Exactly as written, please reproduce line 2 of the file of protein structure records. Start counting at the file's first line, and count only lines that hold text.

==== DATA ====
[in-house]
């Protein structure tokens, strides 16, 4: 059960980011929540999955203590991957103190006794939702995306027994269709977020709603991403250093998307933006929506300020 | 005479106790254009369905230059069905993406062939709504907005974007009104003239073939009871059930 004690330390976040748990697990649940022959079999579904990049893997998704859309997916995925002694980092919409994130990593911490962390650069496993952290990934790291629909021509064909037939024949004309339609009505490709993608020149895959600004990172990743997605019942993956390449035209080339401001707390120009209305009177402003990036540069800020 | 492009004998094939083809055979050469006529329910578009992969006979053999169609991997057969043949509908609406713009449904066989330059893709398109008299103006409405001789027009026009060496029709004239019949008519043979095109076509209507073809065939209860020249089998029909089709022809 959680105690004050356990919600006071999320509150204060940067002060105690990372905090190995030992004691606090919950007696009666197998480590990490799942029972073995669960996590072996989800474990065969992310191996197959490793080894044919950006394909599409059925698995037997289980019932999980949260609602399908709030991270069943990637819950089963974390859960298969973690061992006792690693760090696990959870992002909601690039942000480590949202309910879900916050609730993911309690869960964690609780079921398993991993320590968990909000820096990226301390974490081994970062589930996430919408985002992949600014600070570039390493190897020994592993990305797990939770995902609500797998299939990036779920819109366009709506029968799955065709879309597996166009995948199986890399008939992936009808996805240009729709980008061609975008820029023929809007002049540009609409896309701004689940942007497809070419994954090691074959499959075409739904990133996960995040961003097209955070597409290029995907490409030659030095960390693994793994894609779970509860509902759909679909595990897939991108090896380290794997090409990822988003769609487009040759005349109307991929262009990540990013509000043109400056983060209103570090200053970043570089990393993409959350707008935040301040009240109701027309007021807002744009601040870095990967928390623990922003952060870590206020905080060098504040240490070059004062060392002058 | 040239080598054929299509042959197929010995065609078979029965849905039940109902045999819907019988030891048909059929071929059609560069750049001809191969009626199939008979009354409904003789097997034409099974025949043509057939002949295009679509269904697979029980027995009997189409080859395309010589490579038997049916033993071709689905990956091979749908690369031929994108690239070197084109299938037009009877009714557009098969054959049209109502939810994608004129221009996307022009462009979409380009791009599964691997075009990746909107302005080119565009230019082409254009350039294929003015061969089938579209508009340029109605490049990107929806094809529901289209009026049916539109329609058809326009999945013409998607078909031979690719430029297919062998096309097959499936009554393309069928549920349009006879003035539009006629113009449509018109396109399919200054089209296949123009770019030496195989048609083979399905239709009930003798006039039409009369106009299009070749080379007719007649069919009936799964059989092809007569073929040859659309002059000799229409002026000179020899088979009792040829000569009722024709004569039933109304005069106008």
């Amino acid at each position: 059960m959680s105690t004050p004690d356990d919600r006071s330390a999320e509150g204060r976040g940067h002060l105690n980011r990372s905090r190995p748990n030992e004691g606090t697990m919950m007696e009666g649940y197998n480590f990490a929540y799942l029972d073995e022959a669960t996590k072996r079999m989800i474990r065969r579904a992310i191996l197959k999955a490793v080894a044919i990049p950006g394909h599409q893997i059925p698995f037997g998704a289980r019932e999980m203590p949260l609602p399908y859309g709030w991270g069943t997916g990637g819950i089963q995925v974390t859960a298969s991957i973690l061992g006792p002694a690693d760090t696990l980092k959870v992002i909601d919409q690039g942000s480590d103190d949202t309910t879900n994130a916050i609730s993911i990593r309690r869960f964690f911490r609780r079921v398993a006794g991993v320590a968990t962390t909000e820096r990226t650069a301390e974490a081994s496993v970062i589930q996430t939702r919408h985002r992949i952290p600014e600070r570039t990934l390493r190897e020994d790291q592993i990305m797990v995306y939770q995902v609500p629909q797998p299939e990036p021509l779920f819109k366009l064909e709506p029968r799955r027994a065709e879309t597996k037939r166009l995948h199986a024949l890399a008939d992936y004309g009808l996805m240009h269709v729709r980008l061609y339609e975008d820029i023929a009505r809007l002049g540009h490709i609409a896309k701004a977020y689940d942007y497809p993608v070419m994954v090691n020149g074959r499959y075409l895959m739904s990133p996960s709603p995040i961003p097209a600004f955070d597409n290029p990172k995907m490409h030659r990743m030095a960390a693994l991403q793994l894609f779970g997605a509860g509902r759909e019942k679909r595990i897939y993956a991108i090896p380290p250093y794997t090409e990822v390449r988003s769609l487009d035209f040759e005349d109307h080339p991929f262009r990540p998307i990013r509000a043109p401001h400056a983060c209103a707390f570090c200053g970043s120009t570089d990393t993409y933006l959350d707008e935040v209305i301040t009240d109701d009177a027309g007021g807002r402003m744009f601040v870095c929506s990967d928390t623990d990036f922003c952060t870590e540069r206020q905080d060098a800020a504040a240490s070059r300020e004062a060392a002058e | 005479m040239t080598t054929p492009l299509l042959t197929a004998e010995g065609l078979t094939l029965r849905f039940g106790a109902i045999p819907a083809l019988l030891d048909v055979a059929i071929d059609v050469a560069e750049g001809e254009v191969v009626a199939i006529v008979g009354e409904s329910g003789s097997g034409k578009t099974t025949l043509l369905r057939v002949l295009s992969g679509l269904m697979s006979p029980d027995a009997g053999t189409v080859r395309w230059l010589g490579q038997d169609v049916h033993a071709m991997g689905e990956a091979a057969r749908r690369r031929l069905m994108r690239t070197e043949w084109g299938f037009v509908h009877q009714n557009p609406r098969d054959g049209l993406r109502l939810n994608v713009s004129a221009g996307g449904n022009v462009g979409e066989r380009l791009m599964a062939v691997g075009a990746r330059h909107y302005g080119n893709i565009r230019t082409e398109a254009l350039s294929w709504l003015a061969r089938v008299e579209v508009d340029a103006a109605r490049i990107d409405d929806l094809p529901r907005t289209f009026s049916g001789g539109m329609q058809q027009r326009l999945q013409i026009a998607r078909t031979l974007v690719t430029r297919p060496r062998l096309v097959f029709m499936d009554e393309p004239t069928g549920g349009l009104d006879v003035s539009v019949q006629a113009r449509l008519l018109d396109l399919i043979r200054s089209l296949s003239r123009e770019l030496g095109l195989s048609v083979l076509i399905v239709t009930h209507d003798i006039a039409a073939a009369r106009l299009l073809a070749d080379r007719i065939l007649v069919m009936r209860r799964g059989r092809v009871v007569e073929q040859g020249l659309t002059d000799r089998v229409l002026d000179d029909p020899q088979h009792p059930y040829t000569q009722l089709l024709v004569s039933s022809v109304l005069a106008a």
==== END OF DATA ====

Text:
């Protein structure tokens, strides 16, 4: 059960980011929540999955203590991957103190006794939702995306027994269709977020709603991403250093998307933006929506300020 | 005479106790254009369905230059069905993406062939709504907005974007009104003239073939009871059930 004690330390976040748990697990649940022959079999579904990049893997998704859309997916995925002694980092919409994130990593911490962390650069496993952290990934790291629909021509064909037939024949004309339609009505490709993608020149895959600004990172990743997605019942993956390449035209080339401001707390120009209305009177402003990036540069800020 | 492009004998094939083809055979050469006529329910578009992969006979053999169609991997057969043949509908609406713009449904066989330059893709398109008299103006409405001789027009026009060496029709004239019949008519043979095109076509209507073809065939209860020249089998029909089709022809 959680105690004050356990919600006071999320509150204060940067002060105690990372905090190995030992004691606090919950007696009666197998480590990490799942029972073995669960996590072996989800474990065969992310191996197959490793080894044919950006394909599409059925698995037997289980019932999980949260609602399908709030991270069943990637819950089963974390859960298969973690061992006792690693760090696990959870992002909601690039942000480590949202309910879900916050609730993911309690869960964690609780079921398993991993320590968990909000820096990226301390974490081994970062589930996430919408985002992949600014600070570039390493190897020994592993990305797990939770995902609500797998299939990036779920819109366009709506029968799955065709879309597996166009995948199986890399008939992936009808996805240009729709980008061609975008820029023929809007002049540009609409896309701004689940942007497809070419994954090691074959499959075409739904990133996960995040961003097209955070597409290029995907490409030659030095960390693994793994894609779970509860509902759909679909595990897939991108090896380290794997090409990822988003769609487009040759005349109307991929262009990540990013509000043109400056983060209103570090200053970043570089990393993409959350707008935040301040009240109701027309007021807002744009601040870095990967928390623990922003952060870590206020905080060098504040240490070059004062060392002058 | 040239080598054929299509042959197929010995065609078979029965849905039940109902045999819907019988030891048909059929071929059609560069750049001809191969009626199939008979009354409904003789097997034409099974025949043509057939002949295009679509269904697979029980027995009997189409080859395309010589490579038997049916033993071709689905990956091979749908690369031929994108690239070197084109299938037009009877009714557009098969054959049209109502939810994608004129221009996307022009462009979409380009791009599964691997075009990746909107302005080119565009230019082409254009350039294929003015061969089938579209508009340029109605490049990107929806094809529901289209009026049916539109329609058809326009999945013409998607078909031979690719430029297919062998096309097959499936009554393309069928549920349009006879003035539009006629113009449509018109396109399919200054089209296949123009770019030496195989048609083979399905239709009930003798006039039409009369106009299009070749080379007719007649069919009936799964059989092809007569073929040859659309002059000799229409002026000179020899088979009792040829000569009722024709004569039933109304005069106008």